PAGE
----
svn commit: r225458 - in stable/8/sys: dev/usb dev/usb/quirk
Robert N. M. Watson
rwatson at FreeBSD.org
Sat Sep 10 12:24:34 UTC 2011
On 10 Sep 2011, at 12:35, Robert N. M. Watson wrote:
>> I understand your point. The change is not breaking any KPIs towards
>> userspace. The structure in question is only used within the kernel and kernel
> Right -- exactly my point. If this change breaks third-party compiled USB device drivers, then our current approach to device driver KBIs does not allow it to be MFC'd in this form. Are there ways you can reformulate the change to avoid breaking those drivers? Sometimes this can be done by adding new symbols, rather than replacing currently symbols, although mileage varies.
FYI, you can find our rules for modifications to many network stack data structures here:
We're willing to make rather extensive changes to in-kernel data structures between major releases, but between minor releases we modify kernel structures frequently used by device drivers only according to specific rules.
Some are essentially immutable -- for example, struct mbuf, as assumptions about their size, layout, and interpretation are embedded in hundreds of kernel modules. Others, such as struct ipq, are only allocated by base kernel components, so you can safely extend them without breaking device drivers that incorporate earlier assumptions about layout (they just don't see new fields, which is often fine). Some contain explicit padding put in before the .0 release to allow new features to be added subject to constrained rules -- for example, we often put additional padding fields into struct inpcb so that we can add new well-defined features after the release, but can't grow the structure due to it being embedded.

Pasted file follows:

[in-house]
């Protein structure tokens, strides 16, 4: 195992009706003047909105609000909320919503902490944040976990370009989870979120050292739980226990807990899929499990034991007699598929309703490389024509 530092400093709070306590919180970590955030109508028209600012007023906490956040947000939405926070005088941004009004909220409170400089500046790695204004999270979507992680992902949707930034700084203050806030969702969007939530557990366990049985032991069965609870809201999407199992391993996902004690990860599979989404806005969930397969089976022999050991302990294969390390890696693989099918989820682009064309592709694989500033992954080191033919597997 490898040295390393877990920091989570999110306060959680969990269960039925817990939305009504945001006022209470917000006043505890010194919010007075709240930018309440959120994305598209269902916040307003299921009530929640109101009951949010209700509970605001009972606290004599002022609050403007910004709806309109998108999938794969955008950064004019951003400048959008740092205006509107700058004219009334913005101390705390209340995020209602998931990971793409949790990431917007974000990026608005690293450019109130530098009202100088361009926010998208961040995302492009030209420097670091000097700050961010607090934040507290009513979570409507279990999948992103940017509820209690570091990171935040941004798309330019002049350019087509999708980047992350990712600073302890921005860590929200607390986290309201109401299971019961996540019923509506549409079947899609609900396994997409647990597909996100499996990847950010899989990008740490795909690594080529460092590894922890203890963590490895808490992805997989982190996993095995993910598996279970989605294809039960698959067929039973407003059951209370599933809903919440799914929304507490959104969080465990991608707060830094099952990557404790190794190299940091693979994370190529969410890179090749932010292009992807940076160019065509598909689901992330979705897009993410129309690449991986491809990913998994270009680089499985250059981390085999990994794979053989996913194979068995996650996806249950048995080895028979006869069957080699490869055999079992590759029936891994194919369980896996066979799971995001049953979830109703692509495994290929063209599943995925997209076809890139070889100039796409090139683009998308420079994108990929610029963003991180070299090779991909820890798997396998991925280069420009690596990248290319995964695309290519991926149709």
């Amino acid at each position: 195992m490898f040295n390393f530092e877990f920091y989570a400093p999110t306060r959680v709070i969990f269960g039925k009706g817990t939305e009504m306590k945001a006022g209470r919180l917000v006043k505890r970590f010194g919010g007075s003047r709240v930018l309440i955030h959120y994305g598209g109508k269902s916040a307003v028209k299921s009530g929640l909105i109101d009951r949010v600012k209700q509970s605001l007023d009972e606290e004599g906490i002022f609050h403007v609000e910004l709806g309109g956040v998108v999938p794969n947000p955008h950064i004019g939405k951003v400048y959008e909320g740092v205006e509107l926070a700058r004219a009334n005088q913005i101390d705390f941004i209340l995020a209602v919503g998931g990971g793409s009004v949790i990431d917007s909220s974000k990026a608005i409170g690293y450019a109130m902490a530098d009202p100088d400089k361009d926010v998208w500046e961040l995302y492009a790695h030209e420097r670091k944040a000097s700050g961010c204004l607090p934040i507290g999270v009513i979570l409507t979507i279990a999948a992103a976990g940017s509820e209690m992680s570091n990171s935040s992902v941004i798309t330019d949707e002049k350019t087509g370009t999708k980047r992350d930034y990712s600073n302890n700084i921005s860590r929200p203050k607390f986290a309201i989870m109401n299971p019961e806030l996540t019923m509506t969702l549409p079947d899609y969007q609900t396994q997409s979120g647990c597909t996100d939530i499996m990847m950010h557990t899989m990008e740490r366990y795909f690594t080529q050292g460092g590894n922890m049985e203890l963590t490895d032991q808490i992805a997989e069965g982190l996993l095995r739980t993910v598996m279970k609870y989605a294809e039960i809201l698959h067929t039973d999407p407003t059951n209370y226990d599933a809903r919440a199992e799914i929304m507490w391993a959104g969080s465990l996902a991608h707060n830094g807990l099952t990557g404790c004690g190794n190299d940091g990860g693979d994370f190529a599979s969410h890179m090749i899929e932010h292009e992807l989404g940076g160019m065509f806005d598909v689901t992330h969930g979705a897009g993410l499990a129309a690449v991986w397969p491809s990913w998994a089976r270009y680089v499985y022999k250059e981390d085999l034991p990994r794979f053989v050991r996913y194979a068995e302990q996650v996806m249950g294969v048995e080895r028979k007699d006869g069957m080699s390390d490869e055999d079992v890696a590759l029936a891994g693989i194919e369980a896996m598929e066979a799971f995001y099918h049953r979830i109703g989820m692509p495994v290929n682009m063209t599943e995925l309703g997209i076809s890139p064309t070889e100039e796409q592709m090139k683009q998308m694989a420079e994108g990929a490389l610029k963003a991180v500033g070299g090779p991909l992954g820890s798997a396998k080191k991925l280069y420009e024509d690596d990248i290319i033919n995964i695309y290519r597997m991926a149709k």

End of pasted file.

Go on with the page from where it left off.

Over time, we've been trying to make the ABI/KBI more robust by...
(1) Attempting to divorce kernel data structures from user data structures as much as possible, allowing kernel data structures to be changed without requiring application modification.
(2) Attempting to document which data structures can change and in what ways (vis the above wiki page) so that there's a mutual understanding about what can be done.
(3) Think about what features will be added early in major release cycles -- hence announcements of a "padding day" earlier in the 9.0 cycle, and explicit commits to add necessary padding.
(4) Avoid embedding base kernel data structures within module data structures or allowing use of stack allocation of those structures. For example, historically, BSD device drivers would embed "struct ifnet" inside their per-drive softc. Now, the base kernel is responsible for allocating struct ifnet's, and per-driver softc's have a pointer to the ifnet allocated by the kernel. This adds more indirection in some cases, but can significantly improve robustness.
(5) In more extreme cases, disallow direct field access on data structures entirely, requiring modules to treat them as opaque and access fields via accessor functions. We don't use this approach all that much, but have (for example) used it in inpcb locking, as it allowed us to migrate from mutexes to rwlocks transparently, as well as change other aspects of locking strategy. We use this in the MAC Framework and a number of other places to achieve higher levels of abstraction that will allow us to change (for example) label allocation strategies between minor versions. Apple takes this much further than us: in XNU, all access to mbuf fields is done via accessor functions, allowing them to change the layout of mbufs without breaking device drivers (such that device drivers can work with multiple major Mac OS X versions). This presumably comes at a measurable cost that they deem appropriate given the specifics of their end-user requirements.
Another advantage to documenting KPIs/KBIs in a formal way is that it actually gives us more flexibility to break other interfaces -- they aren't on the list we advertise as being stable. We would benefit from doing a much better job at this, but have been trying to be more structured in the network stack, especially, due to a high demand for fundamental code changes in support of new features.
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